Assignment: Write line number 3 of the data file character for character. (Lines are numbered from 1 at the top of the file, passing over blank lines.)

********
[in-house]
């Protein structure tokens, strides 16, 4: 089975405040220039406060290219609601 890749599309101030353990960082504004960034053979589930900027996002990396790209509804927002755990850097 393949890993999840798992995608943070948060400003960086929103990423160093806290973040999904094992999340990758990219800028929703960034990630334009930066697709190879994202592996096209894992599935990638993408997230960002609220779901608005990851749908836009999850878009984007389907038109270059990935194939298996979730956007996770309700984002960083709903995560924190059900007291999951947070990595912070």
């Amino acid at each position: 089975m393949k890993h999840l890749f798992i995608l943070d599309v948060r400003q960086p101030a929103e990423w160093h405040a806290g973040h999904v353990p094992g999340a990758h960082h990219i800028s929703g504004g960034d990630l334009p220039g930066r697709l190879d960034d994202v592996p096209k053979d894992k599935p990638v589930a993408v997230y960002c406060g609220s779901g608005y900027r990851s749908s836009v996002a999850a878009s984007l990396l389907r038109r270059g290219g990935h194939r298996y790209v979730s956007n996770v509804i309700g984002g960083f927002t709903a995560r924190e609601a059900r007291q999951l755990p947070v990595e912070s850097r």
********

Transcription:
């Amino acid at each position: 089975m393949k890993h999840l890749f798992i995608l943070d599309v948060r400003q960086p101030a929103e990423w160093h405040a806290g973040h999904v353990p094992g999340a990758h960082h990219i800028s929703g504004g960034d990630l334009p220039g930066r697709l190879d960034d994202v592996p096209k053979d894992k599935p990638v589930a993408v997230y960002c406060g609220s779901g608005y900027r990851s749908s836009v996002a999850a878009s984007l990396l389907r038109r270059g290219g990935h194939r298996y790209v979730s956007n996770v509804i309700g984002g960083f927002t709903a995560r924190e609601a059900r007291q999951l755990p947070v990595e912070s850097r």